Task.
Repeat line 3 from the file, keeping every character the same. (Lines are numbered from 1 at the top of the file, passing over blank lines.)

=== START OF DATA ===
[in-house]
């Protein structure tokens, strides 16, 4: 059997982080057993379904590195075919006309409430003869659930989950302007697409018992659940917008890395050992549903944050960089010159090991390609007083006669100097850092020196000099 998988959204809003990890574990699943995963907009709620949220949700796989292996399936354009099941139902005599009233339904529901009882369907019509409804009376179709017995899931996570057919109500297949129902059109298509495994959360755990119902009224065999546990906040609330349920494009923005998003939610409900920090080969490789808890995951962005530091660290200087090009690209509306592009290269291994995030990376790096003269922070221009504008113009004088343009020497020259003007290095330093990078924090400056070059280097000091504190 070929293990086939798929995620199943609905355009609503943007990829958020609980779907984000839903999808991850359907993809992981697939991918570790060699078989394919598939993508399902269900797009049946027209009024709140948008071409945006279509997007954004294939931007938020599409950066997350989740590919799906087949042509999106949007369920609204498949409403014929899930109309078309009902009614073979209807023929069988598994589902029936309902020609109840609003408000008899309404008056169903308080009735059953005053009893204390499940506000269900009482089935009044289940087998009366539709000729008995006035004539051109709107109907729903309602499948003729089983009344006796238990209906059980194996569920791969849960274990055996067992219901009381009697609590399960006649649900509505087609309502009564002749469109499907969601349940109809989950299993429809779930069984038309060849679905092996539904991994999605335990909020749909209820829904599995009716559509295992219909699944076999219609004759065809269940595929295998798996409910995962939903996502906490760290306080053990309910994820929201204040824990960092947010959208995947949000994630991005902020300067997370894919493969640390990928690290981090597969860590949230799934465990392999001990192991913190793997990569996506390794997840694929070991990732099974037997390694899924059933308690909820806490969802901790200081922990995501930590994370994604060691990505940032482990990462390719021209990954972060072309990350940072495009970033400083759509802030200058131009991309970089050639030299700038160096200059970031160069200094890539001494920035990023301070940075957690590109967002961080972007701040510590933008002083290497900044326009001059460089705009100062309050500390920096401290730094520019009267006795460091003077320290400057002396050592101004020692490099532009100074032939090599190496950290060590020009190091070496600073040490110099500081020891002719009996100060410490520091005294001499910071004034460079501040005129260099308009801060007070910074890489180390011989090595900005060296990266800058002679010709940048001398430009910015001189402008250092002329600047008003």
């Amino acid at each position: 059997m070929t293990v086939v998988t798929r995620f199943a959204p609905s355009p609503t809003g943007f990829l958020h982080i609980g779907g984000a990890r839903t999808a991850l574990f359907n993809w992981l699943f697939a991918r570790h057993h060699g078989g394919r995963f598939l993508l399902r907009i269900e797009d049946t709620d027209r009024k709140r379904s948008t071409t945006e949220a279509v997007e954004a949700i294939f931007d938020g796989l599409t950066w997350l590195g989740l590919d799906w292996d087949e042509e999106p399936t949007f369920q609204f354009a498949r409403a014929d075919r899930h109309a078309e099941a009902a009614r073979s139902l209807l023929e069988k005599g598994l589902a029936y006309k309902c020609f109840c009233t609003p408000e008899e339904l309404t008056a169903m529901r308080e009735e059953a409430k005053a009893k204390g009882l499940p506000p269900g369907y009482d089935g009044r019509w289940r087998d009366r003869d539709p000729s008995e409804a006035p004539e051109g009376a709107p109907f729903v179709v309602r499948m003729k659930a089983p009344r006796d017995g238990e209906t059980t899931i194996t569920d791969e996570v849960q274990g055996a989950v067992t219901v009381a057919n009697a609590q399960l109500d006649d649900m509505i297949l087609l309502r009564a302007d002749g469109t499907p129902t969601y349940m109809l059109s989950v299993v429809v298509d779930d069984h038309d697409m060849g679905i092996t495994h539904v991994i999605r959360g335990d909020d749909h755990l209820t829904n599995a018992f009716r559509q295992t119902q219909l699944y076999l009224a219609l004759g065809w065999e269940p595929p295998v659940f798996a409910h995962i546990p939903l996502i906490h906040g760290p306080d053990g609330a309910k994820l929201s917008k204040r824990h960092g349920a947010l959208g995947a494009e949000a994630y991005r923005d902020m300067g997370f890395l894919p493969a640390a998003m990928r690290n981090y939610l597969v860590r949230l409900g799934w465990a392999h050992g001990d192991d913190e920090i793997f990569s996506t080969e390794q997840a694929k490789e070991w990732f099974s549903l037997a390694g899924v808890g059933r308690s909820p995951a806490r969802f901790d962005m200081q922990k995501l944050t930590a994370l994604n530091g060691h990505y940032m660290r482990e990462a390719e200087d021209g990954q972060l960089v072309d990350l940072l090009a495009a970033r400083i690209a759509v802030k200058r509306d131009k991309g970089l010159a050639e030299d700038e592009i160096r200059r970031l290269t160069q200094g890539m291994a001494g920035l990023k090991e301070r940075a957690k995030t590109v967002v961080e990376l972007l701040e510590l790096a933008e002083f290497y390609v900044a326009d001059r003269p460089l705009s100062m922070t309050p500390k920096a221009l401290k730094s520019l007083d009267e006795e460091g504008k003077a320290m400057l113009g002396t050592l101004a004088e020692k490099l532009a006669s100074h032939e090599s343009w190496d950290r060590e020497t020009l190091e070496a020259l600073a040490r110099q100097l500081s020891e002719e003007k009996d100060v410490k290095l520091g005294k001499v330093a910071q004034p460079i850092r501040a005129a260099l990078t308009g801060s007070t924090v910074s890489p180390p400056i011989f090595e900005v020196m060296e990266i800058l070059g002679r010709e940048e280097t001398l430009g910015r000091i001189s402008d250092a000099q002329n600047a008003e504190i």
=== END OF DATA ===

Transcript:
């Amino acid at each position: 059997m070929t293990v086939v998988t798929r995620f199943a959204p609905s355009p609503t809003g943007f990829l958020h982080i609980g779907g984000a990890r839903t999808a991850l574990f359907n993809w992981l699943f697939a991918r570790h057993h060699g078989g394919r995963f598939l993508l399902r907009i269900e797009d049946t709620d027209r009024k709140r379904s948008t071409t945006e949220a279509v997007e954004a949700i294939f931007d938020g796989l599409t950066w997350l590195g989740l590919d799906w292996d087949e042509e999106p399936t949007f369920q609204f354009a498949r409403a014929d075919r899930h109309a078309e099941a009902a009614r073979s139902l209807l023929e069988k005599g598994l589902a029936y006309k309902c020609f109840c009233t609003p408000e008899e339904l309404t008056a169903m529901r308080e009735e059953a409430k005053a009893k204390g009882l499940p506000p269900g369907y009482d089935g009044r019509w289940r087998d009366r003869d539709p000729s008995e409804a006035p004539e051109g009376a709107p109907f729903v179709v309602r499948m003729k659930a089983p009344r006796d017995g238990e209906t059980t899931i194996t569920d791969e996570v849960q274990g055996a989950v067992t219901v009381a057919n009697a609590q399960l109500d006649d649900m509505i297949l087609l309502r009564a302007d002749g469109t499907p129902t969601y349940m109809l059109s989950v299993v429809v298509d779930d069984h038309d697409m060849g679905i092996t495994h539904v991994i999605r959360g335990d909020d749909h755990l209820t829904n599995a018992f009716r559509q295992t119902q219909l699944y076999l009224a219609l004759g065809w065999e269940p595929p295998v659940f798996a409910h995962i546990p939903l996502i906490h906040g760290p306080d053990g609330a309910k994820l929201s917008k204040r824990h960092g349920a947010l959208g995947a494009e949000a994630y991005r923005d902020m300067g997370f890395l894919p493969a640390a998003m990928r690290n981090y939610l597969v860590r949230l409900g799934w465990a392999h050992g001990d192991d913190e920090i793997f990569s996506t080969e390794q997840a694929k490789e070991w990732f099974s549903l037997a390694g899924v808890g059933r308690s909820p995951a806490r969802f901790d962005m200081q922990k995501l944050t930590a994370l994604n530091g060691h990505y940032m660290r482990e990462a390719e200087d021209g990954q972060l960089v072309d990350l940072l090009a495009a970033r400083i690209a759509v802030k200058r509306d131009k991309g970089l010159a050639e030299d700038e592009i160096r200059r970031l290269t160069q200094g890539m291994a001494g920035l990023k090991e301070r940075a957690k995030t590109v967002v961080e990376l972007l701040e510590l790096a933008e002083f290497y390609v900044a326009d001059r003269p460089l705009s100062m922070t309050p500390k920096a221009l401290k730094s520019l007083d009267e006795e460091g504008k003077a320290m400057l113009g002396t050592l101004a004088e020692k490099l532009a006669s100074h032939e090599s343009w190496d950290r060590e020497t020009l190091e070496a020259l600073a040490r110099q100097l500081s020891e002719e003007k009996d100060v410490k290095l520091g005294k001499v330093a910071q004034p460079i850092r501040a005129a260099l990078t308009g801060s007070t924090v910074s890489p180390p400056i011989f090595e900005v020196m060296e990266i800058l070059g002679r010709e940048e280097t001398l430009g910015r000091i001189s402008d250092a000099q002329n600047a008003e504190i």